3. Meenakshi Temple

• Located in the second largest city of Tamil Nadu i.e Madurai.
• The temple complex is within a high-walled enclosure, at the core of which are the two sanctums for Meenakshi and Sundareshwara, surrounded by a number of smaller shrines and grand pillared halls.
• The original temple was built by Kulasekara Pandya, but the credit for making the temple as splendid as it is today goes to the Nayaks.
• The Nayaks ruled Madurai from the 16th to the 18th century and left a majestic imprint of their rule in the Meenakshi – Sundareswarar Temple.
• The enormous temple complex is dedicated to Shiva, known as
Sundareshvara and his consort Parvatior Meenakshi.
• According to legend Madurai is the actual site where the wedding between Shiva and Meenakshi took place.

4. Nalanda University

• Located 55 miles from Patna in Bihar.
• Nalanda was the largest residential centre of learning in the world with a 9 storied library.
• The monasteries are built in old Kushan architectural style, in a row of cells around a courtyard.
• It was the Buddhist center of learning from 427 to 1197 CE partly under the Pala Empire.
• It is believed that Buddha visited Nalanda during his last tour through Magadha, and it was there that Sariputta uttered his lion`s roar, affirming his faith in the Buddha.
• University of Nalanda was established in 450 CE under the patronage of the Gupta emperors, notably Kumara Gupta.
• Nava Nalanda Mahavihara is devoted to the study and research in Pali Literature and Buddhism.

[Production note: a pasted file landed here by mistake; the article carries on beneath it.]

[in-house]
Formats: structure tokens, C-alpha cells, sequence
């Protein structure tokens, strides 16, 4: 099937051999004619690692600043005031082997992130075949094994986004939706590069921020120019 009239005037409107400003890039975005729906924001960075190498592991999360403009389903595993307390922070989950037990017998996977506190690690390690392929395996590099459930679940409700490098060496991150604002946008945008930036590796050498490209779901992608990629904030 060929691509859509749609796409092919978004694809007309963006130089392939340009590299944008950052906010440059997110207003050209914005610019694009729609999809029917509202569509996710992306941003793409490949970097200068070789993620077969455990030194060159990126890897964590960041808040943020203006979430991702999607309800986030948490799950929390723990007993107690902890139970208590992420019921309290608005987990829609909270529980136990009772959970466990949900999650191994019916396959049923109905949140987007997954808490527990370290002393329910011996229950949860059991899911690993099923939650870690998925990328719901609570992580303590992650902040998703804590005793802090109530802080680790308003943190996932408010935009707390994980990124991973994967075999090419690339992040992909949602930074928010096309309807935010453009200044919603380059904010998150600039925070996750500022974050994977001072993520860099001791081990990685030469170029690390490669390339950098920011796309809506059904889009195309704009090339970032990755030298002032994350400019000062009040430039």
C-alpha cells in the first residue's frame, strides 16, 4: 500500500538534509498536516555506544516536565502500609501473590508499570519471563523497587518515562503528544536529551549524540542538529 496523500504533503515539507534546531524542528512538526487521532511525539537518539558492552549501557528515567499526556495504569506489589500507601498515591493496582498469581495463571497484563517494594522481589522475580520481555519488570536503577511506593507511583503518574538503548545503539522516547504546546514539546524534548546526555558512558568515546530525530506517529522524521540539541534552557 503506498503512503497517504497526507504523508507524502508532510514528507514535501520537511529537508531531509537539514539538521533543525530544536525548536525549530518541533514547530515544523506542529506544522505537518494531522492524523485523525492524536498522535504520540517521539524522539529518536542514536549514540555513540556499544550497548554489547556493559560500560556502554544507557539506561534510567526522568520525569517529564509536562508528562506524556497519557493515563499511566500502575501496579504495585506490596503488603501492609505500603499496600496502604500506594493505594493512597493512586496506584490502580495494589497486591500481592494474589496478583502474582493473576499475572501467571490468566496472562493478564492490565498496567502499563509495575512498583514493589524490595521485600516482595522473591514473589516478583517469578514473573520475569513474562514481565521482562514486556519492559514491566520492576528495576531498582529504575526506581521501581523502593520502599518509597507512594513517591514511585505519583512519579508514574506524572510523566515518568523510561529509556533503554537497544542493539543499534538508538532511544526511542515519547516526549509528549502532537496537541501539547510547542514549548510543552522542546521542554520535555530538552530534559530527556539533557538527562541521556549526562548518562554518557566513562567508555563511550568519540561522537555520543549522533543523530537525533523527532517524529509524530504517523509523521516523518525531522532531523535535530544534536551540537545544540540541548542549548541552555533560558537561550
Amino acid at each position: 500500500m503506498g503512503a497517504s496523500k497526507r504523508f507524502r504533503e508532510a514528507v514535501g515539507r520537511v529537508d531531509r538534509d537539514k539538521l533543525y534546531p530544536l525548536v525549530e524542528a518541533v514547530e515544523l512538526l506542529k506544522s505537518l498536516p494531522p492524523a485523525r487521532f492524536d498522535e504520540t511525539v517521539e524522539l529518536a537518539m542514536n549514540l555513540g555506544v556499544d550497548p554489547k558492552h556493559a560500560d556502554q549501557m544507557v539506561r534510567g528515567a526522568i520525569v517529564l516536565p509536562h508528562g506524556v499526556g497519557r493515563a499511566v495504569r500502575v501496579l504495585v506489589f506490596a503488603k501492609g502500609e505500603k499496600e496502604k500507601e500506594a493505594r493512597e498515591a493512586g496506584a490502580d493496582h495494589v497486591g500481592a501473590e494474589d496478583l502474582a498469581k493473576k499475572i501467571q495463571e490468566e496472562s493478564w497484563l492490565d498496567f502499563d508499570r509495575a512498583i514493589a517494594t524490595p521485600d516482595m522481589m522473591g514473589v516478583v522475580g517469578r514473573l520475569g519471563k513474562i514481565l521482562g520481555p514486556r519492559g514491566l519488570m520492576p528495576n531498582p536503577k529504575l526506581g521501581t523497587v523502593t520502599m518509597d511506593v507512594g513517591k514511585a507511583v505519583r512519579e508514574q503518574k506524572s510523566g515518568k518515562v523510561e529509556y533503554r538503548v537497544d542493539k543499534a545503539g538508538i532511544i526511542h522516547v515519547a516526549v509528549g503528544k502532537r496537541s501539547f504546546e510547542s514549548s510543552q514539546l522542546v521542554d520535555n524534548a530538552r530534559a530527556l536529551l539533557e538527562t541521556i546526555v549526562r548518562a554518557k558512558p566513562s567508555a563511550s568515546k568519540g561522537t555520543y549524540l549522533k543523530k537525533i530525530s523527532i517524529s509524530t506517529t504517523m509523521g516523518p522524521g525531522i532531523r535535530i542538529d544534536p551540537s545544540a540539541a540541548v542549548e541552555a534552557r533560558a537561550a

5. Sun Temple, Konark

• Situated at a distance from the famous religious and tourist centre of Puri (35 Km.) and the capital city of Bhubaneswar (65 Km).
• The entire temple was designed in the shape of a colossal
chariot with seven horses and twenty four wheels, each about 10 feet in diameter, with a set of spokes and elaborate carvings.
• It was built in red sandstone (Khandolite) and black granite.
• The Sun Temple of Konark marks the highest point of achievement of Kalinga architecture depicting the grace, the joy and the rhythm of
life all in its wondrous variety.
• It was built by King Raja Narasimhadeva-I of the Eastern Ganga Dynasty in the thirteenth century.
• It is a temple to Surya, the sun God.
• The Sun temple has been declared a world heritage site by UNESCO.

6. Jaiselmer Fort

• It is situated in Jaisalmer city in Rajasthan.
• The fort stands admist the golden stretches of the great Thar Desert, on Trikuta Hill and had been the scene of many battles.
• It is also known as the “Golden Fort”.
• It is built of sandstone and is one of the largest forts in Rajasthan.
• It was built in 1156 AD by the Bhati Rajput ruler Rawal Jaisal, from where it derives it name.
• At one point of time the entire population of Jaisalmer used to live within the fort; but with the increase in the population, people were forced to move out and find shelter under the foot of the Trikuta Hill.
• The main attractions inside the fort are: Raj Mahal (Royal palace), Jain temples, Laxminath temple, 4 massive gateways, Merchant Havelis.

7. Red Fort

• Located in Chandni Chowk, Delhi.
• Thick red sandstone walls, bulging with turrets and bastions, have withstood the vagaries of time and nature.
• The wall is 2.5 km long and the height varies from 16 meters on the river side to 33 meters towards the city.
• Diwan-e-am is the large pavilion which was used for public imperial audiences.
• Diwan-e-khas is the decorated hall which was used for ministerial and court gatherings.
• The Red Fort and the city of Shahjahanabad was constructed by the Emperor Shah Jahan in 1639 A.D.
• Every year on Independence Day (15th August) the Prime Minister
of India hoists the national flag and addresses the nation, from the ramparts of Red fort.